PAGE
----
Thursday, February 27, 2014

Bill Pease, The Preacher Bladesmith

Before turning their hobby into a full-time profession, most of the great knifemakers pursued other trades. Whether that is a carpenter, mechanic, lawyer, architect, chemist engineer or dentist. This was neither a handicap to their success nor a brake on their production. Moreover, when they became full time, either by choice or upon retirement, which is often at a relatively young age in the USA, there is no visible sign of this change. One of the greatest American knifemakers is no dentist, lawyer or even engineer, but a preacher.

This unique fact is too original not to be underlined, and it is no secret for anyone, since at each Knife Show organized by the Guild a religious service is held on Sunday morning. It is none other than Rev. William Pease who officiates, after which he takes off his preacher’s clothes to sit behind a table on which are displayed a number of knives.

He has been a full-time knifemaker since 1978. He has always made knives and started to earn his living from it in 1969. You can recognize Pease knives from miles away. The mechanisms are perfect and the shapes and proportions could not be more harmonious. The button for the folding knives is often placed on the side and the handles are for the most part made from big horn sheep, from the mouflon that live in the Rockies.

For liner lock (linear switchblades) models, the miters are in blue-hued anodized titanium, as are the plates for maximum lightness. Preacher Pease’s knives have already become a legend.

Here is a link to Bill Pease’s web site:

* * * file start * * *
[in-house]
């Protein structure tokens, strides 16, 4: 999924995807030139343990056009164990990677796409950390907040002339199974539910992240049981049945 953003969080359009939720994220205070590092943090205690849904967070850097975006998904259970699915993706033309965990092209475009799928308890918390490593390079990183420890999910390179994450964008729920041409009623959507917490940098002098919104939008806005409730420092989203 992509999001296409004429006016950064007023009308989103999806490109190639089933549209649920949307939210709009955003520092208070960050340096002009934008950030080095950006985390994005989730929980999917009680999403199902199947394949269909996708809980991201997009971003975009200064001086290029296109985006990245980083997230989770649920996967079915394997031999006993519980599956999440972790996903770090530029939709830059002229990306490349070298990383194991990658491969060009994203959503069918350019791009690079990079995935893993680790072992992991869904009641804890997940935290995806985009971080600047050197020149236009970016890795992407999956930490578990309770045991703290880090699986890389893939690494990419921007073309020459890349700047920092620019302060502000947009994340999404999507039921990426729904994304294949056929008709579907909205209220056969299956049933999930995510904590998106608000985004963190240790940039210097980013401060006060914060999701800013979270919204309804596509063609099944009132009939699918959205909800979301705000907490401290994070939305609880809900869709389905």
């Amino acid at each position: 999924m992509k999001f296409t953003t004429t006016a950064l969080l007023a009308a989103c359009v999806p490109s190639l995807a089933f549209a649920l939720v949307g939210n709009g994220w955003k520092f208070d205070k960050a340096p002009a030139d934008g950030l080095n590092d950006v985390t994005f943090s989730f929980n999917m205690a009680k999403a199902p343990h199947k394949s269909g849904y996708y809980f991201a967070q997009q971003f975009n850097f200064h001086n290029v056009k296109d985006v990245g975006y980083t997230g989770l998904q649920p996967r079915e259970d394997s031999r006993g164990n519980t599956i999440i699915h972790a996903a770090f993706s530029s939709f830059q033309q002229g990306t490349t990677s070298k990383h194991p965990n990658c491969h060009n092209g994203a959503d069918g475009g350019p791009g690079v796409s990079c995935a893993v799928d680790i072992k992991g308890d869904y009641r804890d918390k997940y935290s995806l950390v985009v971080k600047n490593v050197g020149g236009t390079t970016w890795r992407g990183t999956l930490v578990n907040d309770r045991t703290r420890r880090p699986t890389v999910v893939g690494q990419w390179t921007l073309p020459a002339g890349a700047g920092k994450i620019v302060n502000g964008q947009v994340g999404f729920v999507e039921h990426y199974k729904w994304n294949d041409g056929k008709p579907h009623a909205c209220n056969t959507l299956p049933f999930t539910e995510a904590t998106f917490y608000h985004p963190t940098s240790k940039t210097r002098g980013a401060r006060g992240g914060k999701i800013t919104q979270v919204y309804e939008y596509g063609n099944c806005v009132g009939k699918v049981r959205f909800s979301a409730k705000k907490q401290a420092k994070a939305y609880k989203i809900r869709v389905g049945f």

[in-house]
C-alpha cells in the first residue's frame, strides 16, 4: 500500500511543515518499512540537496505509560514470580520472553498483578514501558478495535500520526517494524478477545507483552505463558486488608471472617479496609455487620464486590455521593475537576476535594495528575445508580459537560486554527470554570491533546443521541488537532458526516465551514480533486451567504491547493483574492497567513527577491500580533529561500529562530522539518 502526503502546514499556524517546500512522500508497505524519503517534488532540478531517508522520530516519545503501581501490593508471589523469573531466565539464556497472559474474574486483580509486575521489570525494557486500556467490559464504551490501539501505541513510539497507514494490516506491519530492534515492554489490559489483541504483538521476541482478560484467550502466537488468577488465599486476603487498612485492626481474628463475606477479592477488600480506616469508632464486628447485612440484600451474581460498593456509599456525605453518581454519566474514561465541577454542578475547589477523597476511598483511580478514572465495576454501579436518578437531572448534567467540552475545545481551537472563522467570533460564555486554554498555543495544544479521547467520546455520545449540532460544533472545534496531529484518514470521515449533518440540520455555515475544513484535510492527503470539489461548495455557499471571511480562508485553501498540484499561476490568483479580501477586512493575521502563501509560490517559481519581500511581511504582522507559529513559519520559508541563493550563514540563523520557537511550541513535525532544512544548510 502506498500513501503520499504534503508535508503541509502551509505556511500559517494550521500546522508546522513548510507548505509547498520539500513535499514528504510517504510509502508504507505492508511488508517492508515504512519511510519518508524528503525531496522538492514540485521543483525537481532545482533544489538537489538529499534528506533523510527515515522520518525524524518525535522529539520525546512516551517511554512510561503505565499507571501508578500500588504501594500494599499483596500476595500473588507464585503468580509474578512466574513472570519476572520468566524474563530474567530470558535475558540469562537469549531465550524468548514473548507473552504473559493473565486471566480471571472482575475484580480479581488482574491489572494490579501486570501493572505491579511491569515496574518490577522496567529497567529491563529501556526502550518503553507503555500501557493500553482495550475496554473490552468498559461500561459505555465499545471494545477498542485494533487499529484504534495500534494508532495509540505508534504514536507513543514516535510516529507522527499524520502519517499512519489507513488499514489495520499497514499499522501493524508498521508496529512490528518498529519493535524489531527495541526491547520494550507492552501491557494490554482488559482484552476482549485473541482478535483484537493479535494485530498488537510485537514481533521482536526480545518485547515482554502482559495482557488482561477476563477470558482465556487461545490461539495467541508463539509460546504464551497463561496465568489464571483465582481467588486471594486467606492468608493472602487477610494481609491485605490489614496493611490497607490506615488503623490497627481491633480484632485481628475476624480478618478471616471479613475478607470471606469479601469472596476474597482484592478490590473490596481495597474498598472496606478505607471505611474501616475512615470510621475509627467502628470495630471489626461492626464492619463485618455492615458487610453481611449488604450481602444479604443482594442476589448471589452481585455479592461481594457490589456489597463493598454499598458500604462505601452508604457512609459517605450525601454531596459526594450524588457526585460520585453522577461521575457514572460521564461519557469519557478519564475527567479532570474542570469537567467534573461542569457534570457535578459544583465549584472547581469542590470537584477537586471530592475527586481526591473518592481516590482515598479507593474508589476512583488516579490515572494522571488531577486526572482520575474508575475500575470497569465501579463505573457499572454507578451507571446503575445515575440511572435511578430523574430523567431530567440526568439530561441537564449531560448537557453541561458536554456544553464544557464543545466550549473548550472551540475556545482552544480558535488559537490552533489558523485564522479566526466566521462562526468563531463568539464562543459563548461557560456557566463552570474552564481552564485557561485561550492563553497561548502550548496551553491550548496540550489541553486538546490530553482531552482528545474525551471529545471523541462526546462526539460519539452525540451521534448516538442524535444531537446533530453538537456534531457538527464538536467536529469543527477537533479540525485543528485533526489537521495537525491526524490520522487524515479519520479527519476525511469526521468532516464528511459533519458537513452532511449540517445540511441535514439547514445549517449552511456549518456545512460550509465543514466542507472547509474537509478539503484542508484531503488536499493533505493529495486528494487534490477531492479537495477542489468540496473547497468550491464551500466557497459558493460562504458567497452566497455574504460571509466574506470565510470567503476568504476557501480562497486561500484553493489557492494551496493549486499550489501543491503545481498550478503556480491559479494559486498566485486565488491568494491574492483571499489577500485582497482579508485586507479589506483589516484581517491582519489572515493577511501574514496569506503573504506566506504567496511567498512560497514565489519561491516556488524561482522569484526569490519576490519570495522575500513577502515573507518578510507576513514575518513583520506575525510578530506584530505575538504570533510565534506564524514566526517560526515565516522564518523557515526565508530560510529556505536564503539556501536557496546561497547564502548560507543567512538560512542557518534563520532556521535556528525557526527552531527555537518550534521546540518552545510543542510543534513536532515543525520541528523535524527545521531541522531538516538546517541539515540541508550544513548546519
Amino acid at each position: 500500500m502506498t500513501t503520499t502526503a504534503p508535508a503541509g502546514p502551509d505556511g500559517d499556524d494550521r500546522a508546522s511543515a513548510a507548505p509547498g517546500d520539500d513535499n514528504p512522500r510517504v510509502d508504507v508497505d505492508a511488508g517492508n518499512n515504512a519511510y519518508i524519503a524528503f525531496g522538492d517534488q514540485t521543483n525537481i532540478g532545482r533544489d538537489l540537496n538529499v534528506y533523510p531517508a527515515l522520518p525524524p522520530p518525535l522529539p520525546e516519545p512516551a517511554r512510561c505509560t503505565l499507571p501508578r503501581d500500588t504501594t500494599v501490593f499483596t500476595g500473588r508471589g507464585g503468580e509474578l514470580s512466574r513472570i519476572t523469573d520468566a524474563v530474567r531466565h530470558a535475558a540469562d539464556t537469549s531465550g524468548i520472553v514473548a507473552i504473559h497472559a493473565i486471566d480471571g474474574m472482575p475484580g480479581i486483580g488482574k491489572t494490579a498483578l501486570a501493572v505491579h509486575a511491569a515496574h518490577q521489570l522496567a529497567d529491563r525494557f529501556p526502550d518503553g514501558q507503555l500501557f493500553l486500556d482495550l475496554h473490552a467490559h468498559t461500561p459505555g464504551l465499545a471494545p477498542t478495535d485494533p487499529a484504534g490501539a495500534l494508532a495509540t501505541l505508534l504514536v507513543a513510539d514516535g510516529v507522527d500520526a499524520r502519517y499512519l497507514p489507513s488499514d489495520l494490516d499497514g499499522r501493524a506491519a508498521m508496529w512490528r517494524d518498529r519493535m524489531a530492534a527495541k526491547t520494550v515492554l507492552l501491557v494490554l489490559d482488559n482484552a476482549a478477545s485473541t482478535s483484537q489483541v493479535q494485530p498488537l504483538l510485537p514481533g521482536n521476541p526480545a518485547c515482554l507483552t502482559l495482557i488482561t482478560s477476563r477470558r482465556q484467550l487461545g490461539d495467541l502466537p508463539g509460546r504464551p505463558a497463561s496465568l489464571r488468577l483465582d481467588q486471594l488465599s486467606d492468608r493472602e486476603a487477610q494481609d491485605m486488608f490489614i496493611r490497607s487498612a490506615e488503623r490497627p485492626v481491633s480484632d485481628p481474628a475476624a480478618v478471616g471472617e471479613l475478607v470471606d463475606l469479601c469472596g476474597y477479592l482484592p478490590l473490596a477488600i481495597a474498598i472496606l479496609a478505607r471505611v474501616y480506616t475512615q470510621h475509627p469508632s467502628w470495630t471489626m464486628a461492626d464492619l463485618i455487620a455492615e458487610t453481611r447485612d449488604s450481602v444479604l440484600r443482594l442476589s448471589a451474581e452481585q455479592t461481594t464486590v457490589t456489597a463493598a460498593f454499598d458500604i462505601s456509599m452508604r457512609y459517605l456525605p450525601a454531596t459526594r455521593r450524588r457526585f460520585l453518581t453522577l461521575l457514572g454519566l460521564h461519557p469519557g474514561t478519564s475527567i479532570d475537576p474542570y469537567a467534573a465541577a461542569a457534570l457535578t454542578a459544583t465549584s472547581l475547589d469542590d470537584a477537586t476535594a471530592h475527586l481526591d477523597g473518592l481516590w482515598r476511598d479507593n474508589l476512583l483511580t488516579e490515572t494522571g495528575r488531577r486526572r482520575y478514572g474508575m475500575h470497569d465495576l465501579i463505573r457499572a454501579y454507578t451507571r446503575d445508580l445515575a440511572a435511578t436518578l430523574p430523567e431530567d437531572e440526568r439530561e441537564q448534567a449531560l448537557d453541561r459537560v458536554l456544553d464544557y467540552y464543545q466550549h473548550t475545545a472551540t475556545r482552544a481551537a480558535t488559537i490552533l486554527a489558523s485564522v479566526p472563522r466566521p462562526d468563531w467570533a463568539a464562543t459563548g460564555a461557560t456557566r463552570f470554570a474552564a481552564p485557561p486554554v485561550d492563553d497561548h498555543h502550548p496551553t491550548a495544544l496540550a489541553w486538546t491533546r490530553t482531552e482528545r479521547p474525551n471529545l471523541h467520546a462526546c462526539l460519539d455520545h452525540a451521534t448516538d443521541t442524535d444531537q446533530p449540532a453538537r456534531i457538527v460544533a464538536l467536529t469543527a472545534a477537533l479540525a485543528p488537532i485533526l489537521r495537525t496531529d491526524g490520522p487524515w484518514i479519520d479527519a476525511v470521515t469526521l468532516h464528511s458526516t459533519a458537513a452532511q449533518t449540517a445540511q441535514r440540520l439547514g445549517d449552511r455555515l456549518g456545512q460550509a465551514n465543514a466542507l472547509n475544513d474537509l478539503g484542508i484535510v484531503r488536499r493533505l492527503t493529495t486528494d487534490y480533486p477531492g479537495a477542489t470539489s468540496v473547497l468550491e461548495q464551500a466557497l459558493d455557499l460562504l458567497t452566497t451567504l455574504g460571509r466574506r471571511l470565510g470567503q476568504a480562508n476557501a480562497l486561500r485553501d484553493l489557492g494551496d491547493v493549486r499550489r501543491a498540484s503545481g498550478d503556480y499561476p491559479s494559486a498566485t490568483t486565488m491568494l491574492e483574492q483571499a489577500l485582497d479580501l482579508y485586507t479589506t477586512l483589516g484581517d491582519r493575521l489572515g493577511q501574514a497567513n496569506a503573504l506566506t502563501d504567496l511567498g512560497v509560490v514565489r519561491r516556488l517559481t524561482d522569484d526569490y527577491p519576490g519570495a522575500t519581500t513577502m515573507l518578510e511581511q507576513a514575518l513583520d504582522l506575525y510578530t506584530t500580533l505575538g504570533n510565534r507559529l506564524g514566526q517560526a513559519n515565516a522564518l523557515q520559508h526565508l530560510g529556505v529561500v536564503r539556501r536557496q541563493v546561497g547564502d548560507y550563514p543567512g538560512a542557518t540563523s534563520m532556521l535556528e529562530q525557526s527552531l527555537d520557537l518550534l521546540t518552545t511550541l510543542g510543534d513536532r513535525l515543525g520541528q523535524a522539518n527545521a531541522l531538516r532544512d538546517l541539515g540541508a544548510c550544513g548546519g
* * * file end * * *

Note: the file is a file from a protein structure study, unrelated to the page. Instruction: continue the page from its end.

Wednesday, February 12, 2014

Warren Osborne – The Texan with Simple Tastes.

When you live in Waxahachie, a small Texan town of 15,000 souls, traffic jams and tall buildings hold little attraction. As near as Dallas may be, one rarely goes there. Every Bladesmith injects a little or a lot of his culture and way of life into his work. Warren Osborne has been exercising his profession full time since 1980, deciding to concentrate only on folding knives that have strong Texan influences. Producing knives for an essentially local clientele and at unbelievably low prices, he decided to see what was happening in town and, pushing himself a little. He didn’t choose the smallest one: he went to New York where the annual Art Knife Show was taking place.

The welcome that awaited him must surly have surprised the cowboy in his Texan clothes: all the models on his table were sold in just a few hours. What was the reason for such success? Perfect finishing, original design, and very attractive prices. The meeting of Stetson and skyscraper enabled him to situate himself in relation to the market in general, although his modesty held him back a little. This experience gave him the opportunity to grow, to create other models and to go further in the precision of the mechanisms, his choice of styles and diversity of materials. He has naturally brought his prices up in line with his competitors, but needing little to lead a simple life, he now produces less.

An enthusiast of Japanese blades, he dreams of going to the Land of the Rising Sun to watch at work one of these legendary bladesmiths who has become a living national treasure.

Yes, this man is just like his knives: simple, but possessing the essential.

More information on Warren Osborne can be found here: